I know what you’re thinking. 50,000 words? That’s a massive screenplay. And you’re right. You shouldn’t write a 50,000-word screenplay. But you can write one between 7,500 and 20,000 words, which is the average length for a screenplay. That’s only 667 words a day.

Imagine if you could write an entire spec script in a month? And then another one the next month. And the next? The possibilities of that kind of output are exciting.

One of the biggest lessons screenwriters can learn from NaNoWriMo is that it’s ok to just write. You don’t need to craft and edit and rewrite all the time. Every screenwriter is different. Some love detailed outlines, others prefer “pantsing” it. Be true to yourself. But remember that there’s a certain type of value in creating a volume of writing. 

You can even do some freewriting before you sit down to your script just to get the juices flowing. Never delete anything, which you should get into the habit of doing anyway. Store all of your removed sections and scenes into a simple document and count those words up in the end. You’ll never know what you’ll be glad you kept.

Writers like badges

What’s the only thing more fun than finishing a novel in 30 days? Getting an achievement for every milestone that you complete along the way. NaNoWriMo writers get positive feedback for every word count breakthrough they reach. Did you finish that chapter that was stumping you? There’s a badge for that! Made sure to get enough sleep and eat proper meals? Here’s a badge! Finish your first 10,000 words? Here’s a badge!

It’s nice to be rewarded for the simple things that take more effort than they seem. And as writers, we often forget to celebrate our small victories.

If this kind of reward system helps you, create your own badges for when NaNoWriMo ends and make it your goal to collect as many as you can. Maybe have one for going a whole writing session without getting distracted by the internet or one for when you took a break after acknowledging that you burned out. Attaching these achievements to treats is also something I’ve found works for me.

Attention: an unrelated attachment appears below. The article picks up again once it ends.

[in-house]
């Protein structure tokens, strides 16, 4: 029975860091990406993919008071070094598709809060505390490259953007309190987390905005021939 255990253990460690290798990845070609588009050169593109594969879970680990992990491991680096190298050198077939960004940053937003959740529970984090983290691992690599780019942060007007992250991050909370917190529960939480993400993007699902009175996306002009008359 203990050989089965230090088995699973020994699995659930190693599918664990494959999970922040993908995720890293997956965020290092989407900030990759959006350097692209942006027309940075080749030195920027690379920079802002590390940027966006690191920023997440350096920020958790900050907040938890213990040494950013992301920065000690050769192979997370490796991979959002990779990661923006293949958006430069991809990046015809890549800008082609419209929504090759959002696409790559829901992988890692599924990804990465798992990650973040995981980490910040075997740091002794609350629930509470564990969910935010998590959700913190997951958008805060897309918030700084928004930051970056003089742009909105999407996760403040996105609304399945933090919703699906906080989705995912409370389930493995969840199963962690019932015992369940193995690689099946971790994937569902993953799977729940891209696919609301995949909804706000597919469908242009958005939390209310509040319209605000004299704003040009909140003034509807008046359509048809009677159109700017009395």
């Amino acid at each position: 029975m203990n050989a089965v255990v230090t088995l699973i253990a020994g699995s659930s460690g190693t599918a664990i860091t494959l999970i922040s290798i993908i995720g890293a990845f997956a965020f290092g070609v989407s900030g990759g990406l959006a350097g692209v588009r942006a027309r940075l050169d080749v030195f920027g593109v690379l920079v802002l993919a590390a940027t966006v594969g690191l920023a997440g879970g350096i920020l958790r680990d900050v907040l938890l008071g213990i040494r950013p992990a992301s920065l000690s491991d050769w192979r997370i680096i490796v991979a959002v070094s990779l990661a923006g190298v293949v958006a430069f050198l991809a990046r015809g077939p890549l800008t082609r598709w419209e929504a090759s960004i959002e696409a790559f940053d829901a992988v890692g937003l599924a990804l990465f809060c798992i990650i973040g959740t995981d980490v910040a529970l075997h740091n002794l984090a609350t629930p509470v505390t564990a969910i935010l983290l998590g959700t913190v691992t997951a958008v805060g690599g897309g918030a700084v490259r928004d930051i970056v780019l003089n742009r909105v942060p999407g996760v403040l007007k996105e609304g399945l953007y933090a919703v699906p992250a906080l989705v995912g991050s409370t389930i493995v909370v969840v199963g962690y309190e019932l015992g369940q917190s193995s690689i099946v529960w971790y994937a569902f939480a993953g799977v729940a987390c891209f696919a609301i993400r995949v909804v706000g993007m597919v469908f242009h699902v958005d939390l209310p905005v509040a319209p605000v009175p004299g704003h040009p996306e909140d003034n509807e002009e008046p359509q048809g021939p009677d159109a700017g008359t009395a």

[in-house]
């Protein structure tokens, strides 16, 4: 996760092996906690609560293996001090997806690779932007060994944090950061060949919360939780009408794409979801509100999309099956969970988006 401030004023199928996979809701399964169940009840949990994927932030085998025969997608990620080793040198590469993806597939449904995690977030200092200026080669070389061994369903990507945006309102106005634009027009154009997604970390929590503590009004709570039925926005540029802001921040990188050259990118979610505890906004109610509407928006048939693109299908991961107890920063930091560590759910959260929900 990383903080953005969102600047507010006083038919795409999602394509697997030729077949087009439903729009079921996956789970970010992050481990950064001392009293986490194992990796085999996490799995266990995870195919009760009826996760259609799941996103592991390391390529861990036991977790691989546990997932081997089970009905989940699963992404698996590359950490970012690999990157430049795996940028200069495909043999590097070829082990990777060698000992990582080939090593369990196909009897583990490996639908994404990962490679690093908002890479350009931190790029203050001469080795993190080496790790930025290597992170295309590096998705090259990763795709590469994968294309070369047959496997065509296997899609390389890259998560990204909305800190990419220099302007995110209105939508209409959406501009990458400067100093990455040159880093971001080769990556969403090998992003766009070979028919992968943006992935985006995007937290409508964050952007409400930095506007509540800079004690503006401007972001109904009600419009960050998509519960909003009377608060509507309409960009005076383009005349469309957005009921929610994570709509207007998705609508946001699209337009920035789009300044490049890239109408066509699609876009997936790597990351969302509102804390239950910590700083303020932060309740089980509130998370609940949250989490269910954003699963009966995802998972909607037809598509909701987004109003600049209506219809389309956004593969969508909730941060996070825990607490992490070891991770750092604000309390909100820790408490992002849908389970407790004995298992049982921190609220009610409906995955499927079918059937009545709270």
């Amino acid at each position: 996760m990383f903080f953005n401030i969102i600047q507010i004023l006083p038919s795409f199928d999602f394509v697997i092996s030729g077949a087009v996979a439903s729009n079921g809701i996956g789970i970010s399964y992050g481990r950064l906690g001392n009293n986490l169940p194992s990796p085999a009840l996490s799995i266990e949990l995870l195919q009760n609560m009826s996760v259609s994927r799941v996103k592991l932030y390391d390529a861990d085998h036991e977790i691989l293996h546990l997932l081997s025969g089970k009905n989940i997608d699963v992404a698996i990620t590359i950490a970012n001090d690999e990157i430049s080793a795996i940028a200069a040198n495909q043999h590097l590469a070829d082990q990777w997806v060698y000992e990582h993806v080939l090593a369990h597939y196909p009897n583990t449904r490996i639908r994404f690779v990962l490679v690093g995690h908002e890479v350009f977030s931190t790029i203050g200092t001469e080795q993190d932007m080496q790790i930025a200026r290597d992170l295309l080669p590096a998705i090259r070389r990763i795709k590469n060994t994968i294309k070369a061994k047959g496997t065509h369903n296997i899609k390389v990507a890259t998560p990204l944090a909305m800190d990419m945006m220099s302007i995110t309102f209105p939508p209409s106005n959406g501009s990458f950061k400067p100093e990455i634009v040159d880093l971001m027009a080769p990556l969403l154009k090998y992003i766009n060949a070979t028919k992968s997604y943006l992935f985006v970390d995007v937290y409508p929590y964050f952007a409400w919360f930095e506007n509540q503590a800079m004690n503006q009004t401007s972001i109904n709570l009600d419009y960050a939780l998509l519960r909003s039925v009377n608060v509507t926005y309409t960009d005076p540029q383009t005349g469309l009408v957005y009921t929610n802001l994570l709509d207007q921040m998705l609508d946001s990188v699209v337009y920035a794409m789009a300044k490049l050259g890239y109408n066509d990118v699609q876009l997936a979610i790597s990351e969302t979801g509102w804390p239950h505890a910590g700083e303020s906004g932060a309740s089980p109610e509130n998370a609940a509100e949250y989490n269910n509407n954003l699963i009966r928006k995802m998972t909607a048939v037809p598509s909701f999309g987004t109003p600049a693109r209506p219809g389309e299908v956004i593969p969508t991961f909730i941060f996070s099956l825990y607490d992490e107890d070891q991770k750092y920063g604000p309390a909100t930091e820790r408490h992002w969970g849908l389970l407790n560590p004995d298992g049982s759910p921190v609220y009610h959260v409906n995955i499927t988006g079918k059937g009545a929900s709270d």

Writers really like rewards

Once writers achieve their goal at the end of November, they receive more than a printed out certificate. “Finishers” get exclusive deals for books, writing software like Scrivener, or even a free or discounted published copy of their book. NaNoWriMo winners are encouraged to keep writing, which is something that screenwriters can definitely learn from.

These deals are the cherry on top of joining a writing community and accomplishing your writing goals. Who doesn’t want a free masterclass or three months free of a writing program you’ve always wanted to try out? All that for the rewarding price of hard work. Tangible, monetary rewards are a big part of building a long-lasting community of writers.

Look for competitions and community events that reward screenwriters just for participating with things like free script coverage, discounts on other competitions, or discounted entry to other screenwriting events.

What screenwriters can learn from NaNoWriMo 

Screenwriters can learn a lot from the success and community building that happens every November. NaNoWriMo has sparked thousands of new writers to create thousands of new stories. When you embrace community, aspirational goal setting, rewards, milestones, and accountability with other writers you set yourself up to succeed. And whether you’re writing a screenplay or a novel, that’s really what writing is all about. 

Ready to take the next step in your screenwriting career? Submit your script to one of our open screenwriting competitions and join the professional screenwriting community.


Beverly Peders is a Screenwriting graduate from Drexel University. She loves all visual writing mediums and has experience in writing plays, comic books, screenplays, TV sitcoms, and video games. Worldbuilding is her favorite and she obsesses over anthropology and linguistics. In her spare time, you may find her trying to get over her fear of heights at a rock wall or adopting yet another plant because she can’t afford an actual pet.